November 16th, 2012
Both 15-year and 30-year mortgage rates have hit a new low. This is in part caused by the large sell-off of stocks last week, and people are parking their money in Treasurys. Secondly, in the aftermath of Superstorm Sandy, there were fewer people filing for loans.
From CNN Money:
Mortgage rates dropped again this week, sending both 15-year and 30-year fixed-rate loans to record lows.
According to mortgage giant Freddie Mac, the average rate on the 30-year fell to 3.34%, 0.06 percentage point lower than last week. The 15 year fell 0.04 percentage point to 2.65%
“[The storm] had a significant impact on application volumes on the East Coast,” said Mike Fratantoni, MBA’s Vice President of Research and Economics. “Applications fell more than 60% compared to the prior week in New Jersey, almost 50% in New York and nearly 40% in Connecticut.”
Record low rates have made mortgage borrowing cheaper than even just a year ago, when rates were thought to be extremely favorable. At the time, 30-year loans had rates of about 4%.
A homebuyer today would save about $27 a month for every $100,000 borrowed, compared with last November. That’s a savings of $486 a year on a typical mortgage balance of $150,000.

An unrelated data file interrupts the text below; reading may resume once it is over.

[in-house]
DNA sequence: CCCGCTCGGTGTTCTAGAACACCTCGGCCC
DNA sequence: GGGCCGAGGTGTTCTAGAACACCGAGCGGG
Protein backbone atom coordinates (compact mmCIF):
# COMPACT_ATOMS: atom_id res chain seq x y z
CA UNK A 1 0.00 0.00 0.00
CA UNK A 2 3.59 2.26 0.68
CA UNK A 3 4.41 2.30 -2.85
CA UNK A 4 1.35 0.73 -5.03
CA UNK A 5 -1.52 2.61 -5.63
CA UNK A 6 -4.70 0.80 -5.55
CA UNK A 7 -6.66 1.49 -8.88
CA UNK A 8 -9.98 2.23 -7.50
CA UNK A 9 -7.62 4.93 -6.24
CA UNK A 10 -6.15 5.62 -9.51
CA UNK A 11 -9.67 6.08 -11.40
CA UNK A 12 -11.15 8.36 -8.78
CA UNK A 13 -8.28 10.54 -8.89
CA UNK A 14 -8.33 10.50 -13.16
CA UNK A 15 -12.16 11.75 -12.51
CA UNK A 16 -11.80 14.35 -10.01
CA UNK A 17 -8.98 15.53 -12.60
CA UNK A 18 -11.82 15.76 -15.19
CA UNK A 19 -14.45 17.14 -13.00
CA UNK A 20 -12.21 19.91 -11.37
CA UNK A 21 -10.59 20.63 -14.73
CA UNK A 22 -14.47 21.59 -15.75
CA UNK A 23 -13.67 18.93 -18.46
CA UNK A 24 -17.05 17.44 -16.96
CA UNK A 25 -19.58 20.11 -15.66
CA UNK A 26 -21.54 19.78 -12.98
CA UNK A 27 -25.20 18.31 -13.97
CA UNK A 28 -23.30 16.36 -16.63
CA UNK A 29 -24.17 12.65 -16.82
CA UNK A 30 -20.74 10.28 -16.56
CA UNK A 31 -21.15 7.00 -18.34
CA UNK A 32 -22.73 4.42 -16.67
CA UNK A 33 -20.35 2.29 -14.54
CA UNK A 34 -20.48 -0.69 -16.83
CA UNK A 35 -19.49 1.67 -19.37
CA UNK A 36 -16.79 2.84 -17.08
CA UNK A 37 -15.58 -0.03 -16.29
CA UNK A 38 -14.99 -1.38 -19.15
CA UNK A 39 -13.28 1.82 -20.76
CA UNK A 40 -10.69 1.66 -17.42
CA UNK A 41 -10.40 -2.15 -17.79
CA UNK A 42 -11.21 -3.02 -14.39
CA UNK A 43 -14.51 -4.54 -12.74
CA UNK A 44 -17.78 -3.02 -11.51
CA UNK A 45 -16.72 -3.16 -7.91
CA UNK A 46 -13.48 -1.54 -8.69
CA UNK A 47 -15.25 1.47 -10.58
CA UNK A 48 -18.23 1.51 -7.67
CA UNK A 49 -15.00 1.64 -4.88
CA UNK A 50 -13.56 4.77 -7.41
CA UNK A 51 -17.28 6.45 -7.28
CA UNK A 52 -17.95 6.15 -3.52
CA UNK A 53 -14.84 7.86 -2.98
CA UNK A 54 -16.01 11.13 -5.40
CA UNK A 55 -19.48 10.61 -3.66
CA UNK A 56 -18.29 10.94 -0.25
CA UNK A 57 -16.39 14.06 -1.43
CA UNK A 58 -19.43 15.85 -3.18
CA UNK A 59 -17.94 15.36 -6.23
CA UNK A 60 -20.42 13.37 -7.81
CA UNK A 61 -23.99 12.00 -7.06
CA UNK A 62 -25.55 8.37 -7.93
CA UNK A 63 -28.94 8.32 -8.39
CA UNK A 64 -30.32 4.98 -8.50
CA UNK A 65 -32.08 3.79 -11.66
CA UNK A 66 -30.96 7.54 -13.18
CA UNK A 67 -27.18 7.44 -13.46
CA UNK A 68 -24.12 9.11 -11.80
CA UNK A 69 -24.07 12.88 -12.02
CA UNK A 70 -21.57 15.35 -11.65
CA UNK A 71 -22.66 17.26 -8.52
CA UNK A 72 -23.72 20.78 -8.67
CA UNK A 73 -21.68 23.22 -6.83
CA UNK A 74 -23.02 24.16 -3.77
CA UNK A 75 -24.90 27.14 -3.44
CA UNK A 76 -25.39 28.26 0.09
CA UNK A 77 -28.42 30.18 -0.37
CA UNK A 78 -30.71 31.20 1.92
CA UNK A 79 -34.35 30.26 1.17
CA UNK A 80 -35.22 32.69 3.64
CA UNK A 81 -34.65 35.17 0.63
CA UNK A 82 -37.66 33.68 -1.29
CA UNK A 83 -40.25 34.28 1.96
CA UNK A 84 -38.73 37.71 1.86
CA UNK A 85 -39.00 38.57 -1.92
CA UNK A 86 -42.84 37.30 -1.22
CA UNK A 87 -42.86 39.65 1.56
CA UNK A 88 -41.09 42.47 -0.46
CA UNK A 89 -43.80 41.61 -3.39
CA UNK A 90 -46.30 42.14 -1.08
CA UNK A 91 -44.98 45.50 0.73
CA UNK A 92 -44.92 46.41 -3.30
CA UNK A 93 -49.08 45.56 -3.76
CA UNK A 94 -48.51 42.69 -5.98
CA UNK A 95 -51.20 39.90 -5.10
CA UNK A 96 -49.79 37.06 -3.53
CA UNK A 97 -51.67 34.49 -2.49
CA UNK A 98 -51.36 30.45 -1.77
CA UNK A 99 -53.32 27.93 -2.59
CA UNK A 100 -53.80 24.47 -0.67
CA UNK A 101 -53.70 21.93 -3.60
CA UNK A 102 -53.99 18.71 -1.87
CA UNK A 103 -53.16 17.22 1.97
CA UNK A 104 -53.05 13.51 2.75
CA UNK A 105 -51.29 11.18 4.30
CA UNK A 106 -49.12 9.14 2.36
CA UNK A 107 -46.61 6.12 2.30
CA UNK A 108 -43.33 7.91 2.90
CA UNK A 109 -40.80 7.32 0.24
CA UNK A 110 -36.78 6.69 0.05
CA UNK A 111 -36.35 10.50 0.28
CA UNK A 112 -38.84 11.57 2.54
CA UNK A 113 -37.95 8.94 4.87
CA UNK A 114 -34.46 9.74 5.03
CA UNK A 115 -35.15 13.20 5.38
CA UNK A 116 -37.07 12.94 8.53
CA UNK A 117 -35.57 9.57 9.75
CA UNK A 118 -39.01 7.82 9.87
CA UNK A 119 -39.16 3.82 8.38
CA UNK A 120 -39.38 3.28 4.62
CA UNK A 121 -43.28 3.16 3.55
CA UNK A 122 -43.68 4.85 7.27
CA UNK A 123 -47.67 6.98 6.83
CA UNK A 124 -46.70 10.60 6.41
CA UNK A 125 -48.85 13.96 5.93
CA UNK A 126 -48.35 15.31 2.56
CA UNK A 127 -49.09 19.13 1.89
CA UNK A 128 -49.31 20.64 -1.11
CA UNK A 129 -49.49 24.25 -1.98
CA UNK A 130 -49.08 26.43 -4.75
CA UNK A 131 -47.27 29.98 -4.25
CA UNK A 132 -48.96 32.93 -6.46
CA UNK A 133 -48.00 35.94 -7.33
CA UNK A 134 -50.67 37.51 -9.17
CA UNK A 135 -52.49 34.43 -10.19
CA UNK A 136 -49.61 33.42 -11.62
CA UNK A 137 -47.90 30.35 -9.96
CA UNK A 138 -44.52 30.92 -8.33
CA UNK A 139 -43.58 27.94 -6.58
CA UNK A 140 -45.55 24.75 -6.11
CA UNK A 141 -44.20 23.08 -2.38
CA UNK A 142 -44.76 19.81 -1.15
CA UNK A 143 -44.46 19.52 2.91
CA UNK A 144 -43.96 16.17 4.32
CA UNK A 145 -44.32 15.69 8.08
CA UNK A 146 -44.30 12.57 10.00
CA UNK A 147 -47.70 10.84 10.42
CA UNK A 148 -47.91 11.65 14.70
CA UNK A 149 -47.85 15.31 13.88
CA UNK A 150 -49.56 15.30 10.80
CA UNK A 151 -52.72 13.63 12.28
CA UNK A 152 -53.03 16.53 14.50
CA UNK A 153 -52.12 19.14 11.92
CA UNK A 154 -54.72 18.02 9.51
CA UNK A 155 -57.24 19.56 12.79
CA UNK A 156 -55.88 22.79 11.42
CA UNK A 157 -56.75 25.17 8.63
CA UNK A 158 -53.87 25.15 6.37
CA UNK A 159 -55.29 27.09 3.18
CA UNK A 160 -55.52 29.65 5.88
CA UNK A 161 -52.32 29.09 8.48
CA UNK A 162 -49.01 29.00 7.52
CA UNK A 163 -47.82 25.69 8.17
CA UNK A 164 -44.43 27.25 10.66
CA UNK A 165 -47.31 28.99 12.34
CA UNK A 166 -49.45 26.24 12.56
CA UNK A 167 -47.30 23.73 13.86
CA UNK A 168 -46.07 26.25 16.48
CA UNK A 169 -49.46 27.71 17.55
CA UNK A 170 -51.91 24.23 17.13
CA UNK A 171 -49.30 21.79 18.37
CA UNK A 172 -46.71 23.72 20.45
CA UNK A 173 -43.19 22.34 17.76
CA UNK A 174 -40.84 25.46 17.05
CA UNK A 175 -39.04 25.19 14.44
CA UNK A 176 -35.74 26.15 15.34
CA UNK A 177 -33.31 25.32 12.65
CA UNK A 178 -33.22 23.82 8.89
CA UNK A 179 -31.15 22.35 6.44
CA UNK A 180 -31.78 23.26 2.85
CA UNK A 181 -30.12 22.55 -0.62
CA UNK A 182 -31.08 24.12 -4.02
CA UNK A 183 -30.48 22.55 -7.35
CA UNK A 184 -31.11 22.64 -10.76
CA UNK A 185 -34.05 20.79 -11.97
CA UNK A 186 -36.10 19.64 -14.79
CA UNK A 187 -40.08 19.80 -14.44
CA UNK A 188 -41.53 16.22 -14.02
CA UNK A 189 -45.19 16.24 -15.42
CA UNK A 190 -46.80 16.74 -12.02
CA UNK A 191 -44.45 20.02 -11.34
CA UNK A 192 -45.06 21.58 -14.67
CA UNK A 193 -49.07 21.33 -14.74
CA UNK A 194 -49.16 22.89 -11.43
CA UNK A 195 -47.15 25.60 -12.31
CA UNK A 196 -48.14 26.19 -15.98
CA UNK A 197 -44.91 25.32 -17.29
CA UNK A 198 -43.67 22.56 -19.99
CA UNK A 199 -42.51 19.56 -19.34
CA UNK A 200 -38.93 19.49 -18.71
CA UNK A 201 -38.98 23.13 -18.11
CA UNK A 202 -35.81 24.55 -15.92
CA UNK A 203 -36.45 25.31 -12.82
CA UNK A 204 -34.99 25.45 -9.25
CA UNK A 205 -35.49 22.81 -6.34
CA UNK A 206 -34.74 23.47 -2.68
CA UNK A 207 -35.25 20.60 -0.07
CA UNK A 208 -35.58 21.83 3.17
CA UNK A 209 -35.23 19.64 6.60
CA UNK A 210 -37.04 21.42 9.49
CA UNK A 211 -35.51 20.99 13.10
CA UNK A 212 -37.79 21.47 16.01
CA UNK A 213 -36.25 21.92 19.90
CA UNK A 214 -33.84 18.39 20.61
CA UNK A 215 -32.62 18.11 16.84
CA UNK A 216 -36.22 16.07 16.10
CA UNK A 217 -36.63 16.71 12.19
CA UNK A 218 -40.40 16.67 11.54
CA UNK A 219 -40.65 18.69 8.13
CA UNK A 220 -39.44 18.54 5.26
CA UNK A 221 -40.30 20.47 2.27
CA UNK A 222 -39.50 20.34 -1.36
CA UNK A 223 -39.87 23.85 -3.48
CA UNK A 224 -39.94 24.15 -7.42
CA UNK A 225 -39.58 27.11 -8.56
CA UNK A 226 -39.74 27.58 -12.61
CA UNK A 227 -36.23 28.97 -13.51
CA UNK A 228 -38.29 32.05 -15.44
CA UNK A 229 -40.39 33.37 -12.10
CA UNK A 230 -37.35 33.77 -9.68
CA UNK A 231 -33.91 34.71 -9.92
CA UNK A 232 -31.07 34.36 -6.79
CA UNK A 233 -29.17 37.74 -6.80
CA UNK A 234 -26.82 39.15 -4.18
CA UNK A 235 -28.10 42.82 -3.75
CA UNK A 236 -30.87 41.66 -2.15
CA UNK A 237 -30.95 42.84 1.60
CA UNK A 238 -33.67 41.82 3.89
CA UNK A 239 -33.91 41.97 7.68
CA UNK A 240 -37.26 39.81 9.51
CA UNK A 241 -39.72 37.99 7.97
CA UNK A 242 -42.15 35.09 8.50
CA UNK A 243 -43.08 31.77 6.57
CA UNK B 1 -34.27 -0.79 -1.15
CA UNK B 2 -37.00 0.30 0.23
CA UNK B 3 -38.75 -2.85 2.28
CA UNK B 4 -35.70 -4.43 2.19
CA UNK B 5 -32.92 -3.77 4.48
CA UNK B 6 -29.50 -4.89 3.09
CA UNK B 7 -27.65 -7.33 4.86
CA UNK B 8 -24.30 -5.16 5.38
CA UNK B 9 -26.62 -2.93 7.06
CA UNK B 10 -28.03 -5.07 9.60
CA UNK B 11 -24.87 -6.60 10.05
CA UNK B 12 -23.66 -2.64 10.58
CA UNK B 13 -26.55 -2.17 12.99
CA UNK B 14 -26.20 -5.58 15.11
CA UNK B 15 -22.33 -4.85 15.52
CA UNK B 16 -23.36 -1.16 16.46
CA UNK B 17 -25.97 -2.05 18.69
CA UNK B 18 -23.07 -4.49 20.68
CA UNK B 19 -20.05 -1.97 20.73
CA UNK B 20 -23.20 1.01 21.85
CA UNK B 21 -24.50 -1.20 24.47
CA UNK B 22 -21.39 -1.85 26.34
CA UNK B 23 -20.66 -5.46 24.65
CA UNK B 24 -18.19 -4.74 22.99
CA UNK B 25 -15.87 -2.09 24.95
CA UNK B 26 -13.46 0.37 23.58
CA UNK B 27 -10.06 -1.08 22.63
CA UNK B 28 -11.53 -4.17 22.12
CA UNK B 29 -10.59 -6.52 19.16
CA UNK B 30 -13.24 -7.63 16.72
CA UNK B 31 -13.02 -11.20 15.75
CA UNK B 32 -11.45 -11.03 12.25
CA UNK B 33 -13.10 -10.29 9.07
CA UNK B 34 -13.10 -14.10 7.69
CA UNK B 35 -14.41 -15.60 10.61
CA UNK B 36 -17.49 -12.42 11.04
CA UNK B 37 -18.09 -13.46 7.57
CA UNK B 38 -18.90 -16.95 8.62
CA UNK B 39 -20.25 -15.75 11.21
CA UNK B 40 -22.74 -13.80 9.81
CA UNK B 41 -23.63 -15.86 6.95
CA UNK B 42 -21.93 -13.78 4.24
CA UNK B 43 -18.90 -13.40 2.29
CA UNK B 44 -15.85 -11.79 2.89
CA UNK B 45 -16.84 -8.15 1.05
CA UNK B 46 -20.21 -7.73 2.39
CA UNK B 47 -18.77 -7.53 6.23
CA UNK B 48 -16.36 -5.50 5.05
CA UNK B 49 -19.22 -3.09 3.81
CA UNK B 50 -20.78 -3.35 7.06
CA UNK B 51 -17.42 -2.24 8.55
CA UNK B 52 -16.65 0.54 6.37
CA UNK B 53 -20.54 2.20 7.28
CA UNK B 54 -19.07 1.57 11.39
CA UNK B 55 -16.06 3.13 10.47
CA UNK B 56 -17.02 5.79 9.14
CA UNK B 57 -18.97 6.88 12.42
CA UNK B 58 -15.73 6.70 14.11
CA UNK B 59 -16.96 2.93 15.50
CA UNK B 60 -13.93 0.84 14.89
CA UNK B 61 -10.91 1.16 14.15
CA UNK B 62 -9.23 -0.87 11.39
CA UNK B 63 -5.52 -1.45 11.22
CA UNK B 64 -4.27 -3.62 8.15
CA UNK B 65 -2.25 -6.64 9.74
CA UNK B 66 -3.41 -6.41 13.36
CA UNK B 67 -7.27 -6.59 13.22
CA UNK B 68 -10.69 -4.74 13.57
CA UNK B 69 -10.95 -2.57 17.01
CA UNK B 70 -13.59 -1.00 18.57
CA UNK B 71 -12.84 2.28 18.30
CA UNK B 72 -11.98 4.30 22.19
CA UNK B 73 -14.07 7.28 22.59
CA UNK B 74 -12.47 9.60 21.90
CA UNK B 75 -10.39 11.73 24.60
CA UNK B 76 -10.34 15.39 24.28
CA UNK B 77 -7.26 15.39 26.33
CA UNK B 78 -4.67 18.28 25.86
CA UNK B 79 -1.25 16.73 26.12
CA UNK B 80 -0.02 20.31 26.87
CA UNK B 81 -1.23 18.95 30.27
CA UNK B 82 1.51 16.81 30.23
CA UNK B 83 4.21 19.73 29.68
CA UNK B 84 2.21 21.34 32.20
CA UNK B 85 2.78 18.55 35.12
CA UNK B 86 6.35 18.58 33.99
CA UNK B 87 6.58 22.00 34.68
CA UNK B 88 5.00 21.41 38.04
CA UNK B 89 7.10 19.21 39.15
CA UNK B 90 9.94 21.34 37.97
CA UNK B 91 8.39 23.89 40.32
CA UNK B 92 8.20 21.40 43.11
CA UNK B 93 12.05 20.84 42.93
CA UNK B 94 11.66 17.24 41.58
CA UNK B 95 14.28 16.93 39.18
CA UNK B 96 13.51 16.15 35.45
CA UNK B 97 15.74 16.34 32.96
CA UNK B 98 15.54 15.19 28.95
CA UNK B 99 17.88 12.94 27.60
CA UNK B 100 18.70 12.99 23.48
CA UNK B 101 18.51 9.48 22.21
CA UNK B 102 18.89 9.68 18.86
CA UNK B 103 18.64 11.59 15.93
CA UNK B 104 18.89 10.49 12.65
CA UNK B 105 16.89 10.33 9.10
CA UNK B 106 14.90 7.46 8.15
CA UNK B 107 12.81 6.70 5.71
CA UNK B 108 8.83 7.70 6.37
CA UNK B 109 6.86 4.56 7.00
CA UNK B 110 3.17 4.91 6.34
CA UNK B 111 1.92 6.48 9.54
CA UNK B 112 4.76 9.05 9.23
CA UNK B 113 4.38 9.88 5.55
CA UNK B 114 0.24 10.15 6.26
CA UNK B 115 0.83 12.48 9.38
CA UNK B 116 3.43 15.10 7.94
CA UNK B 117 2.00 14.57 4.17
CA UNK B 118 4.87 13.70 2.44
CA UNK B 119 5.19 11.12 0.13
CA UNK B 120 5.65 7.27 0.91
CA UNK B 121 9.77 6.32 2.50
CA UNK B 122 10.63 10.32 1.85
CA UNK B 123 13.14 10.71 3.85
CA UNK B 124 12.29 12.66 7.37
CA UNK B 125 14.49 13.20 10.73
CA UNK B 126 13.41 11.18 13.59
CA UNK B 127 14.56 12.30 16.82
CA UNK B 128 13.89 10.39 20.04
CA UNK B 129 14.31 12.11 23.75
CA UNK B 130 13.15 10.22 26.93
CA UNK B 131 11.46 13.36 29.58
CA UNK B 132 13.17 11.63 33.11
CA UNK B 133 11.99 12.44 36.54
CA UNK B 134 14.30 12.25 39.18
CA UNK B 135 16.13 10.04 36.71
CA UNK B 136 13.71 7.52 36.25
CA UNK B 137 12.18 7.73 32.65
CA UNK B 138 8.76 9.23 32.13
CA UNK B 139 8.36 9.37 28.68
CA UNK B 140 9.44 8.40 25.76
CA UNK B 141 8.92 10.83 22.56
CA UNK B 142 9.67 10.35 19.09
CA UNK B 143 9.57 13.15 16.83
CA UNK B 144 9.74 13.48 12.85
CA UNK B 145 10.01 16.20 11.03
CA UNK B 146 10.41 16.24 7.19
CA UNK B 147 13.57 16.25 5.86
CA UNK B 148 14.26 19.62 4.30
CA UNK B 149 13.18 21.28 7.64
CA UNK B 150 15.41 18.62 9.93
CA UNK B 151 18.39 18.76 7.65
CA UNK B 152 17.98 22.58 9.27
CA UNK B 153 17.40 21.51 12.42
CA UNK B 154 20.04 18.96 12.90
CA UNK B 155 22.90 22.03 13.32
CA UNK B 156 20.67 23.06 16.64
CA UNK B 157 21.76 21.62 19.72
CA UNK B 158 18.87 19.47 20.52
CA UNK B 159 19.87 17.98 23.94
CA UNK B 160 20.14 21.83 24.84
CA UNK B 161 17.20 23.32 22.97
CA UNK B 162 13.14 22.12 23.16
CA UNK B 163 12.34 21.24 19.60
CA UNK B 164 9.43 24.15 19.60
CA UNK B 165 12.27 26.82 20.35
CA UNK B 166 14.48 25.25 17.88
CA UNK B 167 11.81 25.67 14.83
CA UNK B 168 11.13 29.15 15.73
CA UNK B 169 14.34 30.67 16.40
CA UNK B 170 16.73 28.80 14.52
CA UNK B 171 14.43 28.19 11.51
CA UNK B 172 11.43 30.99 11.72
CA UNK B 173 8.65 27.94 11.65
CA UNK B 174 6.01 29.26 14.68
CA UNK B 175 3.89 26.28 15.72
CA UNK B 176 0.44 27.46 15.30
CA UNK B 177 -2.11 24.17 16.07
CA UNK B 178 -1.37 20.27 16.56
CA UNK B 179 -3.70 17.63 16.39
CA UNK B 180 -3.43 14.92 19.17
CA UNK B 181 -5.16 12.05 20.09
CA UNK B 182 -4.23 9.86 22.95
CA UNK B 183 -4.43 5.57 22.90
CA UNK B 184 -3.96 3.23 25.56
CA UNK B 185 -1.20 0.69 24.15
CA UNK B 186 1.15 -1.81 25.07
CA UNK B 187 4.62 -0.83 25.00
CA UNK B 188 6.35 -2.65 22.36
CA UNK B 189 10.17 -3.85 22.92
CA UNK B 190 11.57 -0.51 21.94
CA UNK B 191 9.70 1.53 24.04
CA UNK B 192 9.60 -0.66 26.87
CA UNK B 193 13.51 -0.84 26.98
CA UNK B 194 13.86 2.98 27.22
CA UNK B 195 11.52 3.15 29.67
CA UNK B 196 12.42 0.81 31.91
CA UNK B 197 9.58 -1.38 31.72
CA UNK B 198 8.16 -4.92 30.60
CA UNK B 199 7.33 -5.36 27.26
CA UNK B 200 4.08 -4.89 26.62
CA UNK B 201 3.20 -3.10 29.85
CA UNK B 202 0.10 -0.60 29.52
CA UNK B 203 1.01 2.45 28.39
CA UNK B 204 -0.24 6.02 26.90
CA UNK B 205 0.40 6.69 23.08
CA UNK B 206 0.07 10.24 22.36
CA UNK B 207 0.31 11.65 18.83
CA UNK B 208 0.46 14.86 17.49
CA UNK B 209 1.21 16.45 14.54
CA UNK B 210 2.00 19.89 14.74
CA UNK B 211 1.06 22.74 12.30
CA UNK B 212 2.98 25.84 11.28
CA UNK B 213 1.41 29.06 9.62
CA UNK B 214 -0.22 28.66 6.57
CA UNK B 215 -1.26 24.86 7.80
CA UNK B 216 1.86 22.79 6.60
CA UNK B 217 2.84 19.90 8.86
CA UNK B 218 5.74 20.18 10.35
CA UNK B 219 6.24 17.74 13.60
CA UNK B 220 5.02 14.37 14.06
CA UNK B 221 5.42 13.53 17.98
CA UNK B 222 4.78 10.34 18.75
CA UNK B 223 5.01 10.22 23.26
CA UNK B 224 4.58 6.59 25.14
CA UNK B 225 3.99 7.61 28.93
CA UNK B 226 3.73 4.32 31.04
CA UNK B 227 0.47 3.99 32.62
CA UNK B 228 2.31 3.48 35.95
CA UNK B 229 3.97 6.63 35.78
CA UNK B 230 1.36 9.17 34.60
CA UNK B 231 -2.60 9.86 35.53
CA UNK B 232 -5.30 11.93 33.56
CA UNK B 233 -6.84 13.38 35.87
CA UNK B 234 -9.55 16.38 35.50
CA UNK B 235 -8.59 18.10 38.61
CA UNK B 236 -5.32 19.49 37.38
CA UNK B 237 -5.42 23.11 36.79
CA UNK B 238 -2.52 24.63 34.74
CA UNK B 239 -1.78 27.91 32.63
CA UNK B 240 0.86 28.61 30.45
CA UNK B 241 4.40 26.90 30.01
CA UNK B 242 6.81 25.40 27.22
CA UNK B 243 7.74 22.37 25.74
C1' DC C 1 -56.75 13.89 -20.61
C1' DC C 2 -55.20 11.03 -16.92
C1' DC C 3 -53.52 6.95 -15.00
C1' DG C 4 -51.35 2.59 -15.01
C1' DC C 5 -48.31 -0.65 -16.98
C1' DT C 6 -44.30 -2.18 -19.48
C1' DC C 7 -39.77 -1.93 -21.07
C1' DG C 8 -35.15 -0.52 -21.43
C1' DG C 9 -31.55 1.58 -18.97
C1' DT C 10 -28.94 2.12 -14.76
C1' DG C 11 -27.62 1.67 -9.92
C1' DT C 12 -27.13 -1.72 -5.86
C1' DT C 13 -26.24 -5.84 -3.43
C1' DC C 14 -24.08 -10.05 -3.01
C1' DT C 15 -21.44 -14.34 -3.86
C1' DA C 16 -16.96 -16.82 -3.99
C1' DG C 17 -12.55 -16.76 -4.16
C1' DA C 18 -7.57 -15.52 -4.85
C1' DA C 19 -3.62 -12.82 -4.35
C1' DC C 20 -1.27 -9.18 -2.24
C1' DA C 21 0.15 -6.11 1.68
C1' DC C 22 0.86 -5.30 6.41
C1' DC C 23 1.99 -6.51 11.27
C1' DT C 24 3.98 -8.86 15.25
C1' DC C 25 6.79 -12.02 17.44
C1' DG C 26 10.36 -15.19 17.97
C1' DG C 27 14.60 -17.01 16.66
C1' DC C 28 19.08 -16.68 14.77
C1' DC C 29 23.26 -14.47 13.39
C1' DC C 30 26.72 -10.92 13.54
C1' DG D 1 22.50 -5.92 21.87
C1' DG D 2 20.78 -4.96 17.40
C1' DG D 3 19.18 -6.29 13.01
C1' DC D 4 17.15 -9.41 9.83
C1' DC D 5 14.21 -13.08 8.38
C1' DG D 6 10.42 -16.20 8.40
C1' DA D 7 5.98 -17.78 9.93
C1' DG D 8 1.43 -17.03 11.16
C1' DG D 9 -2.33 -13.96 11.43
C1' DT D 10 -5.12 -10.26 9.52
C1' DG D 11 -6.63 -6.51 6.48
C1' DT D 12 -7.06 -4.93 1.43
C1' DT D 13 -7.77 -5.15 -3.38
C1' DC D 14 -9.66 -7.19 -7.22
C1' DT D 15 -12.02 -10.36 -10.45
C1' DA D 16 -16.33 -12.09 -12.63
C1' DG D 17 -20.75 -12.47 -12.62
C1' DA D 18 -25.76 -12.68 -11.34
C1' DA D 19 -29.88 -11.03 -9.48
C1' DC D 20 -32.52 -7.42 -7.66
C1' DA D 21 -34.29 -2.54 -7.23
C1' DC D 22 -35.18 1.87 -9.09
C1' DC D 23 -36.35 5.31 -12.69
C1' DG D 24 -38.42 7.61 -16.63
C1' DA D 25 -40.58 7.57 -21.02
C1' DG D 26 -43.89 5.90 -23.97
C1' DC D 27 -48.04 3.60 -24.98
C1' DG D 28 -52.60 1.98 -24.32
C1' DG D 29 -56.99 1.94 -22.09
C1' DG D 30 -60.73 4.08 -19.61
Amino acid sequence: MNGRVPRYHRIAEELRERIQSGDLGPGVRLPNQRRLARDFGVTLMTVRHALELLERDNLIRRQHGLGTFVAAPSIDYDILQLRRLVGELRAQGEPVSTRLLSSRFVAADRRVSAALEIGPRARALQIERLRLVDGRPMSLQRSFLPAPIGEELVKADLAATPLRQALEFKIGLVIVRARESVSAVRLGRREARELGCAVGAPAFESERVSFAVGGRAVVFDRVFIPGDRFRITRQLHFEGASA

The Wall Street Journal weighed in as well:
For the week ended Thursday, the 30-year fixed-rate mortgage averaged 3.4%, compared with 3.39% the previous week and 3.99% a year earlier.. A year ago the 30-year fixed rate hit 3.99%, falling below 4% for the first time since Freddie began providing its weekly update in 1971, the company said.
Rates on 15-year fixed-rate mortgages averaged 2.69%, versus 2.7% a week earlier and 3.3% a year earlier. Five-year Treasury-indexed hybrid adjustable-rate mortgages, or ARMs, averaged 2.73%, compared with 2.74% the previous week and the 2.98% a year earlier. One-year Treasury-indexed ARM rates averaged 2.59%, compared with 2.58% the prior week and 2.95% a year earlier.
Changing from a 30-year to a 15-year will save you a significant amount in the long term, and now may be the time to refinance. Contact your local mortgage broker and set up an appointment to talk about your specific situation.